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revealed in the minutes of the Fed’s Jan. 26-27 meeting, is to bring in yet another shape: a fan.
A fan chart would show the range of uncertainty around a forecast, a band that would spread wider the further the forecast extends. (Hence the fan.) Another possibility discussed by academics and former Fed officials is to leave the dots as they are and focus instead on describing scenarios. There could be charts of how policymakers would respond to shocks and surprises.
This is what they’re trying to communicate all the time. According to transcripts of FOMC meetings, the committee’s staff already does this using a computer-generated scenario with a Fed funds rate path. “I like that idea better than a fan chart,” says Laura Rosner, U.S. economist at BNP Paribas in New York. Yellen, she says, “could walk us through the scenarios in her press conference and discuss how policy might respond.”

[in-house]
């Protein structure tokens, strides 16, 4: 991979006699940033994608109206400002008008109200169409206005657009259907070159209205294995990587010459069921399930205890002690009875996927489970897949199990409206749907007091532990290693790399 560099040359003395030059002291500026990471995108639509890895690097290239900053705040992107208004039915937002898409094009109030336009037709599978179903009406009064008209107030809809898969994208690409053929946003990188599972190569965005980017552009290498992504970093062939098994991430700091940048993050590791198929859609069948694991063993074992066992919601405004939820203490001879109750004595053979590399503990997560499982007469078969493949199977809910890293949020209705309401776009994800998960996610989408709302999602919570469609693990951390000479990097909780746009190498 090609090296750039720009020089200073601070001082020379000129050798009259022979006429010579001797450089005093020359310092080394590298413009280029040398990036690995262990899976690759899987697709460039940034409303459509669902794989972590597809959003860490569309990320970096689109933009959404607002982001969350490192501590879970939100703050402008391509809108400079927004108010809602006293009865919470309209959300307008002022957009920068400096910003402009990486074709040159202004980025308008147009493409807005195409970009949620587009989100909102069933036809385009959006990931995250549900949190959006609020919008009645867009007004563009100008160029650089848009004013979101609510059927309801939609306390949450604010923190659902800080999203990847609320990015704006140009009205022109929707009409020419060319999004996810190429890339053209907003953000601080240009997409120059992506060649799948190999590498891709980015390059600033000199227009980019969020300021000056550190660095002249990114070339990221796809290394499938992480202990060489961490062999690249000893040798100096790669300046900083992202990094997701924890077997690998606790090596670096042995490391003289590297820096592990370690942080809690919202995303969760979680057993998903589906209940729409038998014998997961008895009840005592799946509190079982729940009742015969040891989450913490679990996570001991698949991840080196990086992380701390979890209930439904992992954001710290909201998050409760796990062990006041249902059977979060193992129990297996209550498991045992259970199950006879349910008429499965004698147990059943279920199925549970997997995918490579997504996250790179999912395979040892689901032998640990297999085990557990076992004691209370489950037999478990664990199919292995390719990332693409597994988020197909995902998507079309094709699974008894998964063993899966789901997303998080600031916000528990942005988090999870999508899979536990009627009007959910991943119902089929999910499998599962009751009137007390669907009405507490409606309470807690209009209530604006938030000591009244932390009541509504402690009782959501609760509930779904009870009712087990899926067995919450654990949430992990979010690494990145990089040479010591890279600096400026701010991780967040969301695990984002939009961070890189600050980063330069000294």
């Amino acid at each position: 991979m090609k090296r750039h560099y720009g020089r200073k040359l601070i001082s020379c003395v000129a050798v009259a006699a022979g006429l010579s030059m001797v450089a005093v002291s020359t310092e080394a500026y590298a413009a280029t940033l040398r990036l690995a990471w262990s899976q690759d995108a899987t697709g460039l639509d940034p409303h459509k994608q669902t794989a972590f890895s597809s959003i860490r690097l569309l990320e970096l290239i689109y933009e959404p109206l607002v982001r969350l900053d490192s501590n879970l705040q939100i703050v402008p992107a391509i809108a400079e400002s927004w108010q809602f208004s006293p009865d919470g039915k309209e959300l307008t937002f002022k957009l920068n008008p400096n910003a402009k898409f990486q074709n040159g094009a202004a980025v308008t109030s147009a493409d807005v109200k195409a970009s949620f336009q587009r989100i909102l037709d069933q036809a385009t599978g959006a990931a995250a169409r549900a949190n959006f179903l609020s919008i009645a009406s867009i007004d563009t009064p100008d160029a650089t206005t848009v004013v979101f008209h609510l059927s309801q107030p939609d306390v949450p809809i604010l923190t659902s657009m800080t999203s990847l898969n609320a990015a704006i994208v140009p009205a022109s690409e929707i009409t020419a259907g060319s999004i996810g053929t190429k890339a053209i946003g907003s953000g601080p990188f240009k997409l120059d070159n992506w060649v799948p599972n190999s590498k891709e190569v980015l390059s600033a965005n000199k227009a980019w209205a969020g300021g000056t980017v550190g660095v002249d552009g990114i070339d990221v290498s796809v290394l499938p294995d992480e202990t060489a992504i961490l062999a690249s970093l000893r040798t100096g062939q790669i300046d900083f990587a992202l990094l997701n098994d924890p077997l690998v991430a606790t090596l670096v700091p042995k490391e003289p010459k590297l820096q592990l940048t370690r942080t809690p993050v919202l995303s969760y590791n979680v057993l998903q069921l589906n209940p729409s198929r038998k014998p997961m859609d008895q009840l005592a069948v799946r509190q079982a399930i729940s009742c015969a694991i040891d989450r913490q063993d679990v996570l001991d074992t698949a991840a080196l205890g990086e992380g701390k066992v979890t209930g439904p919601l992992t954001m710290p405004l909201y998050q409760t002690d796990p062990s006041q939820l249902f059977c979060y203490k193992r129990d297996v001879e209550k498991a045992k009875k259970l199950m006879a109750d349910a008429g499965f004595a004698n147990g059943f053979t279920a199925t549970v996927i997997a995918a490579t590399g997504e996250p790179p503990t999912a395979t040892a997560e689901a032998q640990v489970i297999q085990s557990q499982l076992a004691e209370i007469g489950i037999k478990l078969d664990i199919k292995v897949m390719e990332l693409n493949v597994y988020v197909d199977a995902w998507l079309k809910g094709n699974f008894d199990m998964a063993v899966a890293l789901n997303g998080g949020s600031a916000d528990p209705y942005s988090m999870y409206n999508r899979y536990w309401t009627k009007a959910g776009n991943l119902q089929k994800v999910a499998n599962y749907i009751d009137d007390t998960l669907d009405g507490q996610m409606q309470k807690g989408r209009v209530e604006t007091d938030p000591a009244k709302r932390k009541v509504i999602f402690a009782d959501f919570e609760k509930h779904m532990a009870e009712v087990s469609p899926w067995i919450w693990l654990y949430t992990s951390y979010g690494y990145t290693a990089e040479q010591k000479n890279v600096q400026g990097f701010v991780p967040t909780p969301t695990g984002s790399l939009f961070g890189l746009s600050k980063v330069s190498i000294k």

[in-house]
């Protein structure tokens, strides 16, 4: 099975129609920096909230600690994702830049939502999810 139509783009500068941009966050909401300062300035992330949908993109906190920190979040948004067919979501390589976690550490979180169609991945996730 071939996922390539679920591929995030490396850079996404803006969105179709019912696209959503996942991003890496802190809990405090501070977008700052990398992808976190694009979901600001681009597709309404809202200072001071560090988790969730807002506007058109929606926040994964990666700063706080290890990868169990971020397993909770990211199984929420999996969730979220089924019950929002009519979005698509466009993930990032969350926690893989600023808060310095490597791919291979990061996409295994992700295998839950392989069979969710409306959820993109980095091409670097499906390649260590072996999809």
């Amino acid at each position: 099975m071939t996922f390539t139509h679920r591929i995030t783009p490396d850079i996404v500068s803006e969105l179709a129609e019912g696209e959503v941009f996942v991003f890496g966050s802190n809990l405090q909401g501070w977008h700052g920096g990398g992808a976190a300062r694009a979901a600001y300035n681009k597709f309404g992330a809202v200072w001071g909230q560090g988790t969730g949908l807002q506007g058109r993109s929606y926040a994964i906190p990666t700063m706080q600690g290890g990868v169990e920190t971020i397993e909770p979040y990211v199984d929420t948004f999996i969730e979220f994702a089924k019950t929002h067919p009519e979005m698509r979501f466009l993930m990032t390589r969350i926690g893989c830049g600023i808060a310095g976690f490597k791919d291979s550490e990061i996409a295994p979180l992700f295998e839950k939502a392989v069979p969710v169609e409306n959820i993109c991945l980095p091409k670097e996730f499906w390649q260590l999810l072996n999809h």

Although Johns Hopkins’s Faust favors retiring the dot plot, he says it still achieves two of the big goals of former Fed Chairman Ben Bernanke, who first instituted it. Bernanke wanted all of the FOMC members, not just the chair, to be seen as authorities on policy. And he wanted those members to be more accountable. The dots provide a hint of their views and of how diverse they are.
In March, for example, one member saw the federal funds rate going up to about 2 percent by 2018. Another member saw rates rising close to 4 percent. For her part, Yellen, in 2014 at her first news conference as chair, said the public “should not look to the dot plot” as the main way the Fed communicates. She said to look instead at the central bank’s official statement.
Of course, the dots may simply show the Fed has had too rosy a view about the pace of the economic recovery. “I always laughed at the dots,” says Karl Haeling, head of strategic debt distribution at Landesbank Baden-württemberg in New York. “They have always been overly optimistic.” �Craig Torres
The bottom line Markets have noticed that Federal Reserve officials' interest rate forecasts aren't terribly accurate.
Edited by Pat Regnier Bloomberg.com